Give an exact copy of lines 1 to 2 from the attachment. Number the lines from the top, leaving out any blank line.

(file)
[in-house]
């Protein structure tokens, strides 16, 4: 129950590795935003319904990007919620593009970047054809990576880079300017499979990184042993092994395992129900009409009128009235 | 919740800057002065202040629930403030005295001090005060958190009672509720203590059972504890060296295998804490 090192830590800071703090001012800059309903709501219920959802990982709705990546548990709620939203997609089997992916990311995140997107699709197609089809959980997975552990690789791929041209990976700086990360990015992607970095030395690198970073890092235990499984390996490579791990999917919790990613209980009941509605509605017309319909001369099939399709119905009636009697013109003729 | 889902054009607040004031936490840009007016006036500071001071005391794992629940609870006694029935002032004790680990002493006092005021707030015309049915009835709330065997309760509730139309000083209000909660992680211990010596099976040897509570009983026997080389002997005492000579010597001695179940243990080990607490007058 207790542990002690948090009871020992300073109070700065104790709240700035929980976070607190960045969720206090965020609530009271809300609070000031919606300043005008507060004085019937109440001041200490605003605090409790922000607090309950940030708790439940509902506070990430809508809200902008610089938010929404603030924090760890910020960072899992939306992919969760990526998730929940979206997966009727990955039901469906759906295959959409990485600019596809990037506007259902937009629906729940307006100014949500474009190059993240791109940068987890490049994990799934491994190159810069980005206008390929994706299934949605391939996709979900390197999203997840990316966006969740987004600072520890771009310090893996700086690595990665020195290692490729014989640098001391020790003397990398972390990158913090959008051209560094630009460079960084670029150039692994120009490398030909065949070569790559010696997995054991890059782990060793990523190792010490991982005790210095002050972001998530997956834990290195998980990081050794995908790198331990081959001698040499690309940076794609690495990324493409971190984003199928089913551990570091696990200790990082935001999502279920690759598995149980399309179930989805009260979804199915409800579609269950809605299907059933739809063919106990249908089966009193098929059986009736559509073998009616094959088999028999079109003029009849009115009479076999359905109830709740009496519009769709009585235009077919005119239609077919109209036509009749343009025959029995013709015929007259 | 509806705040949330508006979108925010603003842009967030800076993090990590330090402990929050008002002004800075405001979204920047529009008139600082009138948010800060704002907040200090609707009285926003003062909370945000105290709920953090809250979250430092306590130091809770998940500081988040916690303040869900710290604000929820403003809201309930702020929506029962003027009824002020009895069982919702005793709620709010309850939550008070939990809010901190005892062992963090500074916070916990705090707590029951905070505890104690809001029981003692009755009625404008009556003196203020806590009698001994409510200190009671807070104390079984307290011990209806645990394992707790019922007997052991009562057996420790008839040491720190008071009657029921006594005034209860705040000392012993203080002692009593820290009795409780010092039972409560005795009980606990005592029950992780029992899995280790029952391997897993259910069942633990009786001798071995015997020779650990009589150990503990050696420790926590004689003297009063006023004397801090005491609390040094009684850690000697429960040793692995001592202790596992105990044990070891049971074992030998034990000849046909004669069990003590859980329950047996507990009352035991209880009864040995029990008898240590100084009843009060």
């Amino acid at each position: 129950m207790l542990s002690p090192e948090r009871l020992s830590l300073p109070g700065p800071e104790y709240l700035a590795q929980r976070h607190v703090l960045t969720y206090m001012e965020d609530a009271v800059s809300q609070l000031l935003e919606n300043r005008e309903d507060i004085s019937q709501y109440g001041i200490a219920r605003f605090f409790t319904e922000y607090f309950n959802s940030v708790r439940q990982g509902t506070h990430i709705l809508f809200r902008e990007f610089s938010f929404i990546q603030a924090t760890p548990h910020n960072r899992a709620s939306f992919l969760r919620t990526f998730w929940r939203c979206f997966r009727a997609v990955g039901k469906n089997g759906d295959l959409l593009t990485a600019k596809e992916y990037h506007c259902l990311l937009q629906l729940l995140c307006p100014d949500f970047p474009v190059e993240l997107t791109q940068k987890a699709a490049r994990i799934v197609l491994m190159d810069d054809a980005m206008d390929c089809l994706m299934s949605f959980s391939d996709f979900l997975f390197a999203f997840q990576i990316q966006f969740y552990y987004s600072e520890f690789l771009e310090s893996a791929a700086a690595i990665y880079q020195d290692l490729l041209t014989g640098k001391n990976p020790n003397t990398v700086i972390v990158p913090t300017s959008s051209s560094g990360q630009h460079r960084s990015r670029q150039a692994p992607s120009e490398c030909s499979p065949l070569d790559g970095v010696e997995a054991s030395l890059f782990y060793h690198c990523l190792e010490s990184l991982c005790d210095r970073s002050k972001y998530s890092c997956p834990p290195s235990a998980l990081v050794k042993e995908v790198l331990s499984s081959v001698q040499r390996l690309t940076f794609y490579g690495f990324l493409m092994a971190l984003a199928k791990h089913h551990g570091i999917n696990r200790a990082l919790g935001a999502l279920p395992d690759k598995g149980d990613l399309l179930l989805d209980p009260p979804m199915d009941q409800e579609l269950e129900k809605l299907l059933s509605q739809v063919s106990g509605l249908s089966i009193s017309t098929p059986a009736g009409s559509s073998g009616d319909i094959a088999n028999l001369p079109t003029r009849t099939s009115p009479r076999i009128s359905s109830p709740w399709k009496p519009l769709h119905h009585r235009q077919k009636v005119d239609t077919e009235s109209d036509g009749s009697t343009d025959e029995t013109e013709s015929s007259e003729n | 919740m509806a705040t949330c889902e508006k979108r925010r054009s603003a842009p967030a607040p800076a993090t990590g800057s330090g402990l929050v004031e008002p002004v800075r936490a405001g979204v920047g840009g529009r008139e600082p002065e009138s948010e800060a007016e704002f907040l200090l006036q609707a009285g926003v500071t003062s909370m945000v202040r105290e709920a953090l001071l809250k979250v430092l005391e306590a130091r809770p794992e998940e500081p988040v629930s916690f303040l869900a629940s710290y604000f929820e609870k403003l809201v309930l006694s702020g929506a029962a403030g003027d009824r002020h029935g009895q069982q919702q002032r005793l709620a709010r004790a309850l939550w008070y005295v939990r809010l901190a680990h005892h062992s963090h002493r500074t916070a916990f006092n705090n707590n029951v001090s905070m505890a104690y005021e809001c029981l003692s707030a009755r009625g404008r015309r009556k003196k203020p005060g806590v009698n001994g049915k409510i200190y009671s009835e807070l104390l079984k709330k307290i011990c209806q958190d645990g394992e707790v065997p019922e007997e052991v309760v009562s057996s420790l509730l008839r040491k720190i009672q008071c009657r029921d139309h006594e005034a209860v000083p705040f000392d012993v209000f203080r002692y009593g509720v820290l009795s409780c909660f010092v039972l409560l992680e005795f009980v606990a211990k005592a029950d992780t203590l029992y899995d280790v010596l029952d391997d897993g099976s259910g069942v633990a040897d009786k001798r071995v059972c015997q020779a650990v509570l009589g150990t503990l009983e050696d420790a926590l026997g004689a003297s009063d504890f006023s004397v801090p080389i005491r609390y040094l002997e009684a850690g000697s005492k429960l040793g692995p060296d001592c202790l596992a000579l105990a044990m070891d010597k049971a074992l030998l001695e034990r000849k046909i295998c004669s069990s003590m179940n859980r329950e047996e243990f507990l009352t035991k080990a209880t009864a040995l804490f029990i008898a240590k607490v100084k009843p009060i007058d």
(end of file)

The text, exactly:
[in-house]
């Protein structure tokens, strides 16, 4: 129950590795935003319904990007919620593009970047054809990576880079300017499979990184042993092994395992129900009409009128009235 | 919740800057002065202040629930403030005295001090005060958190009672509720203590059972504890060296295998804490 090192830590800071703090001012800059309903709501219920959802990982709705990546548990709620939203997609089997992916990311995140997107699709197609089809959980997975552990690789791929041209990976700086990360990015992607970095030395690198970073890092235990499984390996490579791990999917919790990613209980009941509605509605017309319909001369099939399709119905009636009697013109003729 | 889902054009607040004031936490840009007016006036500071001071005391794992629940609870006694029935002032004790680990002493006092005021707030015309049915009835709330065997309760509730139309000083209000909660992680211990010596099976040897509570009983026997080389002997005492000579010597001695179940243990080990607490007058 207790542990002690948090009871020992300073109070700065104790709240700035929980976070607190960045969720206090965020609530009271809300609070000031919606300043005008507060004085019937109440001041200490605003605090409790922000607090309950940030708790439940509902506070990430809508809200902008610089938010929404603030924090760890910020960072899992939306992919969760990526998730929940979206997966009727990955039901469906759906295959959409990485600019596809990037506007259902937009629906729940307006100014949500474009190059993240791109940068987890490049994990799934491994190159810069980005206008390929994706299934949605391939996709979900390197999203997840990316966006969740987004600072520890771009310090893996700086690595990665020195290692490729014989640098001391020790003397990398972390990158913090959008051209560094630009460079960084670029150039692994120009490398030909065949070569790559010696997995054991890059782990060793990523190792010490991982005790210095002050972001998530997956834990290195998980990081050794995908790198331990081959001698040499690309940076794609690495990324493409971190984003199928089913551990570091696990200790990082935001999502279920690759598995149980399309179930989805009260979804199915409800579609269950809605299907059933739809063919106990249908089966009193098929059986009736559509073998009616094959088999028999079109003029009849009115009479076999359905109830709740009496519009769709009585235009077919005119239609077919109209036509009749343009025959029995013709015929007259 | 509806705040949330508006979108925010603003842009967030800076993090990590330090402990929050008002002004800075405001979204920047529009008139600082009138948010800060704002907040200090609707009285926003003062909370945000105290709920953090809250979250430092306590130091809770998940500081988040916690303040869900710290604000929820403003809201309930702020929506029962003027009824002020009895069982919702005793709620709010309850939550008070939990809010901190005892062992963090500074916070916990705090707590029951905070505890104690809001029981003692009755009625404008009556003196203020806590009698001994409510200190009671807070104390079984307290011990209806645990394992707790019922007997052991009562057996420790008839040491720190008071009657029921006594005034209860705040000392012993203080002692009593820290009795409780010092039972409560005795009980606990005592029950992780029992899995280790029952391997897993259910069942633990009786001798071995015997020779650990009589150990503990050696420790926590004689003297009063006023004397801090005491609390040094009684850690000697429960040793692995001592202790596992105990044990070891049971074992030998034990000849046909004669069990003590859980329950047996507990009352035991209880009864040995029990008898240590100084009843009060």